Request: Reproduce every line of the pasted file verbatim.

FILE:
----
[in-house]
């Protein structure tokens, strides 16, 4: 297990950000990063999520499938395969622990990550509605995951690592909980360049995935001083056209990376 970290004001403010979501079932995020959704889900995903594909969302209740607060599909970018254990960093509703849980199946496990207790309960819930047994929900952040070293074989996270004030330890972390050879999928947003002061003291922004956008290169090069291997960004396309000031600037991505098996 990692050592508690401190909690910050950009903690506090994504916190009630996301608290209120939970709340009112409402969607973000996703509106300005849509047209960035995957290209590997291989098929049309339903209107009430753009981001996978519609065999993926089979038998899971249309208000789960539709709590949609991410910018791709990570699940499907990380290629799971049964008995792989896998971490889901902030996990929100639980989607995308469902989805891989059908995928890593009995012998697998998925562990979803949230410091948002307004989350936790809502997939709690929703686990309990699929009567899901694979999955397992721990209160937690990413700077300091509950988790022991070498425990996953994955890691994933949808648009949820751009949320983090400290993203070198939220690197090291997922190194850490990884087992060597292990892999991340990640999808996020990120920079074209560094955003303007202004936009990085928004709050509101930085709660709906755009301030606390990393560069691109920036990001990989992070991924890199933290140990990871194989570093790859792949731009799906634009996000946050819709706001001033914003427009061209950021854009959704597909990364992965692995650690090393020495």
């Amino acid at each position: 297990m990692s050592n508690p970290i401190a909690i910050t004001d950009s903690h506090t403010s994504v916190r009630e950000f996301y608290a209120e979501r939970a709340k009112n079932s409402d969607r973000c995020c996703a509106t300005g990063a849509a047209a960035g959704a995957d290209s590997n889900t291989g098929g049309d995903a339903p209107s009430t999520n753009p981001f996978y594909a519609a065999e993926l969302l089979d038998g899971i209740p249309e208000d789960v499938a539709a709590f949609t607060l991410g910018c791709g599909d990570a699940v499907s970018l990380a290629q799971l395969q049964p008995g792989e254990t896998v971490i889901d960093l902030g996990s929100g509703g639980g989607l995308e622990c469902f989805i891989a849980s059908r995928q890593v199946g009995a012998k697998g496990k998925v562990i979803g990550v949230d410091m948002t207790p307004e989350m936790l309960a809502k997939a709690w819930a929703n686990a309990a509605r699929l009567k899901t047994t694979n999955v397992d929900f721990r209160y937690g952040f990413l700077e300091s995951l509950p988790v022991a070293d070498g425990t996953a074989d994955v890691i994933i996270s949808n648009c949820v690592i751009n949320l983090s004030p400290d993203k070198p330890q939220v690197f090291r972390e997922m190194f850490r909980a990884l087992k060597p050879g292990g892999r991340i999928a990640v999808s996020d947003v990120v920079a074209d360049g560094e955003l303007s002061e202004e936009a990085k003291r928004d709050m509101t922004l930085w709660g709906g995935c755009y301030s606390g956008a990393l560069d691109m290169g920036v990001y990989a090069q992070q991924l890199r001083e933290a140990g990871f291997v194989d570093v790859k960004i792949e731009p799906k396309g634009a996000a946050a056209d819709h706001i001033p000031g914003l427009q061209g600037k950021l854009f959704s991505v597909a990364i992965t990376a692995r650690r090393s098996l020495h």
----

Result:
[in-house]
């Protein structure tokens, strides 16, 4: 297990950000990063999520499938395969622990990550509605995951690592909980360049995935001083056209990376 970290004001403010979501079932995020959704889900995903594909969302209740607060599909970018254990960093509703849980199946496990207790309960819930047994929900952040070293074989996270004030330890972390050879999928947003002061003291922004956008290169090069291997960004396309000031600037991505098996 990692050592508690401190909690910050950009903690506090994504916190009630996301608290209120939970709340009112409402969607973000996703509106300005849509047209960035995957290209590997291989098929049309339903209107009430753009981001996978519609065999993926089979038998899971249309208000789960539709709590949609991410910018791709990570699940499907990380290629799971049964008995792989896998971490889901902030996990929100639980989607995308469902989805891989059908995928890593009995012998697998998925562990979803949230410091948002307004989350936790809502997939709690929703686990309990699929009567899901694979999955397992721990209160937690990413700077300091509950988790022991070498425990996953994955890691994933949808648009949820751009949320983090400290993203070198939220690197090291997922190194850490990884087992060597292990892999991340990640999808996020990120920079074209560094955003303007202004936009990085928004709050509101930085709660709906755009301030606390990393560069691109920036990001990989992070991924890199933290140990990871194989570093790859792949731009799906634009996000946050819709706001001033914003427009061209950021854009959704597909990364992965692995650690090393020495």
């Amino acid at each position: 297990m990692s050592n508690p970290i401190a909690i910050t004001d950009s903690h506090t403010s994504v916190r009630e950000f996301y608290a209120e979501r939970a709340k009112n079932s409402d969607r973000c995020c996703a509106t300005g990063a849509a047209a960035g959704a995957d290209s590997n889900t291989g098929g049309d995903a339903p209107s009430t999520n753009p981001f996978y594909a519609a065999e993926l969302l089979d038998g899971i209740p249309e208000d789960v499938a539709a709590f949609t607060l991410g910018c791709g599909d990570a699940v499907s970018l990380a290629q799971l395969q049964p008995g792989e254990t896998v971490i889901d960093l902030g996990s929100g509703g639980g989607l995308e622990c469902f989805i891989a849980s059908r995928q890593v199946g009995a012998k697998g496990k998925v562990i979803g990550v949230d410091m948002t207790p307004e989350m936790l309960a809502k997939a709690w819930a929703n686990a309990a509605r699929l009567k899901t047994t694979n999955v397992d929900f721990r209160y937690g952040f990413l700077e300091s995951l509950p988790v022991a070293d070498g425990t996953a074989d994955v890691i994933i996270s949808n648009c949820v690592i751009n949320l983090s004030p400290d993203k070198p330890q939220v690197f090291r972390e997922m190194f850490r909980a990884l087992k060597p050879g292990g892999r991340i999928a990640v999808s996020d947003v990120v920079a074209d360049g560094e955003l303007s002061e202004e936009a990085k003291r928004d709050m509101t922004l930085w709660g709906g995935c755009y301030s606390g956008a990393l560069d691109m290169g920036v990001y990989a090069q992070q991924l890199r001083e933290a140990g990871f291997v194989d570093v790859k960004i792949e731009p799906k396309g634009a996000a946050a056209d819709h706001i001033p000031g914003l427009q061209g600037k950021l854009f959704s991505v597909a990364i992965t990376a692995r650690r090393s098996l020495h």